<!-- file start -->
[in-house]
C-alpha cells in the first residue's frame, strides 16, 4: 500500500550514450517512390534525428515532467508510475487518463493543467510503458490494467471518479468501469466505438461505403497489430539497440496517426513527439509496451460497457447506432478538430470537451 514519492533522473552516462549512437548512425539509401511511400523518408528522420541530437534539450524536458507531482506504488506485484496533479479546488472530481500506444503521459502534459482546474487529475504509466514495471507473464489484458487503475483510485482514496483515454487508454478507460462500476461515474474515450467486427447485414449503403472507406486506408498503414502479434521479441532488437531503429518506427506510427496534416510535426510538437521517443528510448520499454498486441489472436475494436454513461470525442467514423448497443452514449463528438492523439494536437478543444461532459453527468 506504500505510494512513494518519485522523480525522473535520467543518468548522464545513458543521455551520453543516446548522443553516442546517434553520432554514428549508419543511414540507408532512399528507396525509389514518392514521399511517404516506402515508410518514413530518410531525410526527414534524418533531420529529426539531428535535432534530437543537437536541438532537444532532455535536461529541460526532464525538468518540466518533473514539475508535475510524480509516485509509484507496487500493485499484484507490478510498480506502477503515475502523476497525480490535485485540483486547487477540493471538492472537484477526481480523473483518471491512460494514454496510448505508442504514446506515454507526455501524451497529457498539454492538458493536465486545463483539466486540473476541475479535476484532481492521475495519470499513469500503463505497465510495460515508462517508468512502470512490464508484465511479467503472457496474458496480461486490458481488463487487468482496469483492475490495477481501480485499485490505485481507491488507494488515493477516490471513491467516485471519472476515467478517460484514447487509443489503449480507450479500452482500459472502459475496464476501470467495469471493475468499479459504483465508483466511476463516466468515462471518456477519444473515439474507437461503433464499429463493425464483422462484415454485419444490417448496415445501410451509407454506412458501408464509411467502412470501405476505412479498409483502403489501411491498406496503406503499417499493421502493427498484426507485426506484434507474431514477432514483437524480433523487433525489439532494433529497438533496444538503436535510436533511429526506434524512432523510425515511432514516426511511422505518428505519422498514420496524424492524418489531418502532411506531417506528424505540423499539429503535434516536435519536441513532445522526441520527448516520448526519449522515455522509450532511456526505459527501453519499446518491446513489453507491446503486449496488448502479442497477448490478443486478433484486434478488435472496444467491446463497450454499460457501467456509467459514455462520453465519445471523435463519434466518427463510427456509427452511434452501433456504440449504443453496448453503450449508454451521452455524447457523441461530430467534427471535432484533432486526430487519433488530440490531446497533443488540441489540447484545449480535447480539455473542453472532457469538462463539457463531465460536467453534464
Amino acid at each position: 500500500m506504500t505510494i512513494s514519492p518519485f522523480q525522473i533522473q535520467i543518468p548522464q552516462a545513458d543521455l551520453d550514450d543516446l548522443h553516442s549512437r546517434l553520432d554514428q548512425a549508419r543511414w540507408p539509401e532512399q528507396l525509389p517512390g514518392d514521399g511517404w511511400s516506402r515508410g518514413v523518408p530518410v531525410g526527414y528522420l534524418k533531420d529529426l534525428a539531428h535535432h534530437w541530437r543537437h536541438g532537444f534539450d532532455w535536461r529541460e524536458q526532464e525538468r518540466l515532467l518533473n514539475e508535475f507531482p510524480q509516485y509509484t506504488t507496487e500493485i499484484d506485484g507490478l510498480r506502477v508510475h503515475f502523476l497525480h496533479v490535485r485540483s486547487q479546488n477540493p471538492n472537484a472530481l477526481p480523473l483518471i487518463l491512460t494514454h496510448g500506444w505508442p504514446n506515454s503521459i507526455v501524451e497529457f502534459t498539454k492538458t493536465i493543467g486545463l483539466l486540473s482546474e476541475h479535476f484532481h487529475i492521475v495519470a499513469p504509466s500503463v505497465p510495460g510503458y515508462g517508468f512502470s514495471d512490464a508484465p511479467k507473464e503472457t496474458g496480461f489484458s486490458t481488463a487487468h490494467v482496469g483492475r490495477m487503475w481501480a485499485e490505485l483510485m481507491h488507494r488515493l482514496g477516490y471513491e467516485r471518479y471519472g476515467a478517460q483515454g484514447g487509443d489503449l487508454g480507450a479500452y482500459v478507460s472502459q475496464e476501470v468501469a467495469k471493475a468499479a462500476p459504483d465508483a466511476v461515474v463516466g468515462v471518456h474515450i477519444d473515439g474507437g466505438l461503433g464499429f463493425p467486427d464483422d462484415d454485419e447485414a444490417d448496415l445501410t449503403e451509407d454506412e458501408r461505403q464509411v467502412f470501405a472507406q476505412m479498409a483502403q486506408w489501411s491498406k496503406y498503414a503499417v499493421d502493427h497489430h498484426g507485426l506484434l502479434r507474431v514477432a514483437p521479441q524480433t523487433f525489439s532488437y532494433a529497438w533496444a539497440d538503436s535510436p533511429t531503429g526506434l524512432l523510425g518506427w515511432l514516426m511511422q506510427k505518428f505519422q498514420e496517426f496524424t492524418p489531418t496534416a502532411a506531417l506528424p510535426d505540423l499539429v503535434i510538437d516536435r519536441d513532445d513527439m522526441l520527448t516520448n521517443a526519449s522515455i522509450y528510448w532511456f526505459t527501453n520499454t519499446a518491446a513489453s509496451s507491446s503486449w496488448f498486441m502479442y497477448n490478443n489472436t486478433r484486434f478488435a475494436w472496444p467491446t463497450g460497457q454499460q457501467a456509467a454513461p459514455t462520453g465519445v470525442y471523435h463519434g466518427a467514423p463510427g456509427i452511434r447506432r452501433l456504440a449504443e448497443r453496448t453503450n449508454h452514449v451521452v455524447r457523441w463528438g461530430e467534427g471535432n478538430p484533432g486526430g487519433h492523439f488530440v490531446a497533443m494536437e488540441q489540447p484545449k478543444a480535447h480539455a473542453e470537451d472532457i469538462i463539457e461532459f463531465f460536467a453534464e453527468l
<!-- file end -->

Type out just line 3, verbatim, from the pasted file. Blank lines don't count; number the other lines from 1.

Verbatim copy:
Amino acid at each position: 500500500m506504500t505510494i512513494s514519492p518519485f522523480q525522473i533522473q535520467i543518468p548522464q552516462a545513458d543521455l551520453d550514450d543516446l548522443h553516442s549512437r546517434l553520432d554514428q548512425a549508419r543511414w540507408p539509401e532512399q528507396l525509389p517512390g514518392d514521399g511517404w511511400s516506402r515508410g518514413v523518408p530518410v531525410g526527414y528522420l534524418k533531420d529529426l534525428a539531428h535535432h534530437w541530437r543537437h536541438g532537444f534539450d532532455w535536461r529541460e524536458q526532464e525538468r518540466l515532467l518533473n514539475e508535475f507531482p510524480q509516485y509509484t506504488t507496487e500493485i499484484d506485484g507490478l510498480r506502477v508510475h503515475f502523476l497525480h496533479v490535485r485540483s486547487q479546488n477540493p471538492n472537484a472530481l477526481p480523473l483518471i487518463l491512460t494514454h496510448g500506444w505508442p504514446n506515454s503521459i507526455v501524451e497529457f502534459t498539454k492538458t493536465i493543467g486545463l483539466l486540473s482546474e476541475h479535476f484532481h487529475i492521475v495519470a499513469p504509466s500503463v505497465p510495460g510503458y515508462g517508468f512502470s514495471d512490464a508484465p511479467k507473464e503472457t496474458g496480461f489484458s486490458t481488463a487487468h490494467v482496469g483492475r490495477m487503475w481501480a485499485e490505485l483510485m481507491h488507494r488515493l482514496g477516490y471513491e467516485r471518479y471519472g476515467a478517460q483515454g484514447g487509443d489503449l487508454g480507450a479500452y482500459v478507460s472502459q475496464e476501470v468501469a467495469k471493475a468499479a462500476p459504483d465508483a466511476v461515474v463516466g468515462v471518456h474515450i477519444d473515439g474507437g466505438l461503433g464499429f463493425p467486427d464483422d462484415d454485419e447485414a444490417d448496415l445501410t449503403e451509407d454506412e458501408r461505403q464509411v467502412f470501405a472507406q476505412m479498409a483502403q486506408w489501411s491498406k496503406y498503414a503499417v499493421d502493427h497489430h498484426g507485426l506484434l502479434r507474431v514477432a514483437p521479441q524480433t523487433f525489439s532488437y532494433a529497438w533496444a539497440d538503436s535510436p533511429t531503429g526506434l524512432l523510425g518506427w515511432l514516426m511511422q506510427k505518428f505519422q498514420e496517426f496524424t492524418p489531418t496534416a502532411a506531417l506528424p510535426d505540423l499539429v503535434i510538437d516536435r519536441d513532445d513527439m522526441l520527448t516520448n521517443a526519449s522515455i522509450y528510448w532511456f526505459t527501453n520499454t519499446a518491446a513489453s509496451s507491446s503486449w496488448f498486441m502479442y497477448n490478443n489472436t486478433r484486434f478488435a475494436w472496444p467491446t463497450g460497457q454499460q457501467a456509467a454513461p459514455t462520453g465519445v470525442y471523435h463519434g466518427a467514423p463510427g456509427i452511434r447506432r452501433l456504440a449504443e448497443r453496448t453503450n449508454h452514449v451521452v455524447r457523441w463528438g461530430e467534427g471535432n478538430p484533432g486526430g487519433h492523439f488530440v490531446a497533443m494536437e488540441q489540447p484545449k478543444a480535447h480539455a473542453e470537451d472532457i469538462i463539457e461532459f463531465f460536467a453534464e453527468l